In the situation that we have now, which is unprecedented, unexpected, I think it’s a situation that absolutely breeds ingenuity,” she said.


UB Student Team Among Winners of USM COVID App Challenge

A team of four students from the University of Baltimore were announced as winners of the University System of Maryland’s COVID App Challenge competition, led by the USM COVID Research & Innovation Task Force. Participating teams were challenged to develop a mobile application solution that could help bring Marylanders together to more effectively respond to COVID-19 and future pandemics. Six winning teams were selected, each earning a cash prize of $3,000.

UB’s team, known as Team Breeze—Olubukola AkanbiCharles ChaseStephanie Parey and Michael Vandi—developed a COVID-19 Information and Tracker (CIAT) application that uses Bluetooth technology to track users’ locations in order to limit the spread of COVID-19 and to give them important information and updates regarding their specific location.

Olubukola Akanbi, Information and Interaction Design doctoral student

“The app has a map feature that is useful for displaying cases of COVID-19 infection rates in all postal codes and cities in Maryland,” said Olubukola, an Information and Interaction Design doctoral student at UB. “Having the right perspective on the infection rates per location can reduce fear and anxiety associated with COVID-19 and help those living in highly infected areas to be more cautious.”

When asked why they wanted to participate in this effort to make an app related to COVID-19, all four team members agreed that they saw it as a way to contribute something useful to the fight against COVID-19.

Stephanie Parey, Interaction Design and Information Architecture graduate student

“I had been wanting to do more to help communities cope with COVID-19 but within my specific field,” said Parey, an Interaction Design and Information Architecture graduate student. “I jumped at this opportunity because I knew that we could create something extremely useful in these uncertain times.”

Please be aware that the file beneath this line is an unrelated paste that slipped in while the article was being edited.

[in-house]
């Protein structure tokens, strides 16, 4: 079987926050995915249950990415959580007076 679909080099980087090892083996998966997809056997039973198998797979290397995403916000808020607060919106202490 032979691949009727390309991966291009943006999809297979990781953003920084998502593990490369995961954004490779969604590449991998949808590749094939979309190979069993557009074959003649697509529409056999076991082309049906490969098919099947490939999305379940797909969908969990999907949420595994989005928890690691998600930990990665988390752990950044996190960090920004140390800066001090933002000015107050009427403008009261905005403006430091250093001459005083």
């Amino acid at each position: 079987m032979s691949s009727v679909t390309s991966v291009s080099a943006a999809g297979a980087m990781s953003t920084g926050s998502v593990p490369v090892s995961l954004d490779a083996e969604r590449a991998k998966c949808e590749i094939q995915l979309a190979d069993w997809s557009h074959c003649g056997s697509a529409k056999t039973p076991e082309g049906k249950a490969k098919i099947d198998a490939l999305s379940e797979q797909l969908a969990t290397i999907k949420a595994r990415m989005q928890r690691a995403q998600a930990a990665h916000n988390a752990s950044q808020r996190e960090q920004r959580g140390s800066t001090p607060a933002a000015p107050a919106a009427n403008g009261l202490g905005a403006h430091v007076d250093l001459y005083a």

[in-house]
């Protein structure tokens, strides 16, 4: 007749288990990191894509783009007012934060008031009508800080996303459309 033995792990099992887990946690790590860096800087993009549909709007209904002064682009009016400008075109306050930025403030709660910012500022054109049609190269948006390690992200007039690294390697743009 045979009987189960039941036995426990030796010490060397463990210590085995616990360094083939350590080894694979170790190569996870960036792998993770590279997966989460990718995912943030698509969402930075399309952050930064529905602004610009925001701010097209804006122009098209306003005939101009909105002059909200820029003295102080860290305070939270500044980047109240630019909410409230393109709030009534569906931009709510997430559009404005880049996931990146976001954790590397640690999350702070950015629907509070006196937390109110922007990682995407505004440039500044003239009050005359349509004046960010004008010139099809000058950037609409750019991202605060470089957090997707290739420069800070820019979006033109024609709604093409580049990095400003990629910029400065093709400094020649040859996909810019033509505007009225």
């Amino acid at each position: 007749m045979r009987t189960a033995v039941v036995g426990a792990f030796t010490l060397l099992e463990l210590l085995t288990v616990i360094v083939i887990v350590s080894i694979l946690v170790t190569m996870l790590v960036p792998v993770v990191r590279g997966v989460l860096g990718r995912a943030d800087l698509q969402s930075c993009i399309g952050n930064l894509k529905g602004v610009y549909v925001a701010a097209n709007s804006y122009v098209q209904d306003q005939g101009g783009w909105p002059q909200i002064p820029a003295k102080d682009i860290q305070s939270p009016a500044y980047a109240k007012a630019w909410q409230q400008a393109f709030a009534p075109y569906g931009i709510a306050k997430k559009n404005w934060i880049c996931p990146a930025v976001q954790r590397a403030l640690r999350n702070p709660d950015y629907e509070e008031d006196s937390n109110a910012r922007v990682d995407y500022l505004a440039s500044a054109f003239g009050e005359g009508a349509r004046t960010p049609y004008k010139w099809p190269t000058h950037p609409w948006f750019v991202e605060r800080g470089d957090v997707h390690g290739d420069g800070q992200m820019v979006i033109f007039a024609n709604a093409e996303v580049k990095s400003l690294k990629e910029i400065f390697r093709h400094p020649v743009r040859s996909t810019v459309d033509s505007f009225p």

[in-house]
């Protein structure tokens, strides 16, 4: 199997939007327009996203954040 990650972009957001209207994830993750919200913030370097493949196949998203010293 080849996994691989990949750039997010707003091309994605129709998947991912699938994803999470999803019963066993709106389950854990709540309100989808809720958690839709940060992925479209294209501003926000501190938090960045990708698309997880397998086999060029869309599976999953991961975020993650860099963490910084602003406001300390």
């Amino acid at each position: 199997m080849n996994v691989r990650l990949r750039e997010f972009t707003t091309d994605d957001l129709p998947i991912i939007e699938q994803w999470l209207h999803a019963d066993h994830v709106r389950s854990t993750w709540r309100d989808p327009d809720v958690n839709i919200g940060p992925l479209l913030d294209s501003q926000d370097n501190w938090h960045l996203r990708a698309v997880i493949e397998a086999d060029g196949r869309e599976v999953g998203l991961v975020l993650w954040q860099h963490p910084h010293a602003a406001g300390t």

The students collaborated remotely, and each team member had different responsibilities, including user experience research and design, data analysis, usability testing, design layout, interface design and programming.

Michael Vandi, Applied Information Technology undergraduate student

“When I heard current contact tracing apps developed by huge tech companies sacrifice users’ privacy by tracking our location, I knew there had to be a better way,” Vandi, a student in the Applied Information Technology undergraduate program, noted. “I joined the team because I wanted to show that contact tracing and protecting user’s privacy can be done simultaneously.”

The team was brought together by Giovanni Vincenti, associate professor in the Division of Science, Information Arts and Technologies.

“I forwarded the call for proposals from USM to all of the programs within our division, and four students responded,” Prof. Vincenti said. “I introduced them to each other, and they did the rest.”

The UB team had less than a month to develop and submit their concept. Entries were to include a 3-minute demonstration video that shows the app and how it functions, and a presentation that explains the app’s usefulness. Judges, who included members of the USM community, tech corporations and local companies, and entrepreneurial advisors from across the USM, evaluated entries based on functionality and feasibility, innovation and impact. The UB team’s competitive entry earned them one of six cash prizes.

Charles Chase, Simulation and Game Design undergraduate student

“One of the reasons I joined the app challenge was that I saw an opportunity to use my skills to help people firsthand,” said Chase, a Simulation and Game Design major. “I hope the CIAT app continues to support people during this critical time.”

Download the CIAT app. Learn more about the USM COVID App Challenge.


Q&A with Associate Professor Giovanni Vincenti

Giovanni Vincenti is an associate professor in the Division of Science, Information Arts and Technologies and director of the B.S. in Applied Information Technology program.

Giovanni Vincenti, associate professor and director of the Applied Information Technology program in the University of Baltimore’s Division of Science, Information Arts and Technologies (SIAT), serves as a mentor and guide to many students in this growing field, including the four students who entered the recent University System of Maryland’s COVID App Challenge, a contest to develop a piece of technology that could be useful during the ongoing pandemic. Prof. Vincenti spoke about the four, who went by the name Team Breeze, in a recent interview. His responses, edited for length, are as follows:

Given the challenges of working remotely, how were the students able to put together their entry?

They met as necessary online and exchanged the documentation and/or products for which each team member was responsible.